Missed Tells, Staplers and Mobile Phones
Do all our Guests immediately understand what we are sharing with them? Unfortunately, of course the answer is “No!”
This applies to even the most effective communicators, among us. We may take for granted that what we have just reviewed is self-explanatory. But remember, our Guests don’t do this everyday, and they may just be a little stressed out, to boot.
This is particularly applicable to our menu presentation. The objection may be stated just as we finish our first column overview. Maybe we are allowed to review the entire menu, before the objection is tabled. Ultimately, though, it happens…our Guest responds with, “Oh no, I couldn’t possibly afford that”, or some similar sentiment.
We may be prone to misinterpreting this statement because people (in this case, our Guest(s)), who find themselves in stressful situations, may go to some length to avoid displaying any confusion. The usual “tells” may be missing. As a result, we may misidentify the problem as an objection where it is nothing more than a communication error.
Naturally, the next thing that happens may be a flurry of objection-handling techniques that would, otherwise, be completely avoided if the real problem were identified. Almost weekly, when sitting in with Business Managers (many of whom are very seasoned, capable individuals), I see this issue occur.
What’s really happening?
Very often our Guests think the payment, at the bottom of the menu column, is in addition to the base payment! Therefore, perhaps we could consider the implementation of a nearly automatic, communication-enhancing response, before any closing retorts. We’ll use this, regardless of what we think the objection may be.
“Michael, I’ve to GREAT news! The payment you see here is your TOTAL payment INCLUDING your new vehicle!!”
Once said, don’t be surprised to hear Michael respond, “Oh..I thought that was in addition to that payment” while he refers to the column payment plus the base payment.
I’ll probably even follow his statement with something along the lines of, “Oh no, it’s nearly half as much. Certainly that will work for you?”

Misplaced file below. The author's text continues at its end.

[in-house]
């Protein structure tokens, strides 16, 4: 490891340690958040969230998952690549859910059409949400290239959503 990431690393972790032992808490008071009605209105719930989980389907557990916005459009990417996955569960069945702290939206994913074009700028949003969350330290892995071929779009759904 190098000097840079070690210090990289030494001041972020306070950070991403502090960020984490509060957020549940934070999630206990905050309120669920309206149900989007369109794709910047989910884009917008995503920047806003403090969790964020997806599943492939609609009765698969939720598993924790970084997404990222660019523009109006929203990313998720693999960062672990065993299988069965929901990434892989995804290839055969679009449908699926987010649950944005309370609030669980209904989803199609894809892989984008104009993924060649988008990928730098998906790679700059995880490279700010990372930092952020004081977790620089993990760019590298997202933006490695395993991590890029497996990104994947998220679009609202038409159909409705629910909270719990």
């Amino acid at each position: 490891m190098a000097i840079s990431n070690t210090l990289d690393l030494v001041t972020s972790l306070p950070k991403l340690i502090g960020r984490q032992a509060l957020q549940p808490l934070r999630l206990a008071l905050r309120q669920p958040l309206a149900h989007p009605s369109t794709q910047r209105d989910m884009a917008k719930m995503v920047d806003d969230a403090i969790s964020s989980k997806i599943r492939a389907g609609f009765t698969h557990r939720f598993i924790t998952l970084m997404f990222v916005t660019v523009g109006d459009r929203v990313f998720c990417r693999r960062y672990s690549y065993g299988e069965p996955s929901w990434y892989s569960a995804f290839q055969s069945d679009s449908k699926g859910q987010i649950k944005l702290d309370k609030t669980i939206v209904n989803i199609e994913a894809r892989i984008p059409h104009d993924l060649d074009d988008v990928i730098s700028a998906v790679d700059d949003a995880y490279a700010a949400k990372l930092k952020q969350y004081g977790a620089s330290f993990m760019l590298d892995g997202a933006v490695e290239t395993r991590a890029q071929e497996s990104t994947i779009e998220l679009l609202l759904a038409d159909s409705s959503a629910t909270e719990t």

As stated earlier, I see this with tremendous regularity so it may be happening (as hard as it may be to accept) with your Guests, as well. Seek to clarify the communication before attacking a problem that MAY NOT exist.
After we have verified that what we have is not a communication miscue, we will seek to share ideas with our Guests. An effective educational reference I used to see, with more regularity, is the stapler.
“Michael, if you’ll allow me to use an analogy…not very long ago, we could have possibly considered many of the systems on a typical vehicle not dissimilar from this stapler, at least from a diagnostic and repair point of view. In other words, if this stapler jams and quits working, we open it up” (stated while opening your stapler) “see the jam, and repair the issue. Now” (stated while placing your mobile phone under your stapler) “it practically takes one of these to run your stapler, so to speak! The level of computerized sophistication that may be involved, in your new vehicle, has reached never before seen levels. Unfortunately, we can’t open this up“ (referencing the mobile phone) ”like we do the stapler, to see the jam. In fact, it may be very hard to even determine which of the many computerized systems is responsible for the fault, leading to expensive diagnostic charges. Our labor rate is $1xx per hour! Once the failure is identified, you can probably guess what the related expenses will be, where parts are concerned.”
And while we’re on the subject of mobile phones, you have probably noticed them holding theirs. Does it have a case? Do you offer a Protection Package, of any kind? What is the typical price of a mobile phone, currently…$800? What is a good case…$50? That’s one-sixteenth the price of the phone! Chances are, you can offer a much better cost/benefit ratio (for their new vehicle) related to your Protection Package. Phones are far less expensive to replace, than vehicles, after all!
Think about it. Clarify, then implement.
Give it a try.
Good luck and good selling!
F&I Performance Coach at Conley Insurance Group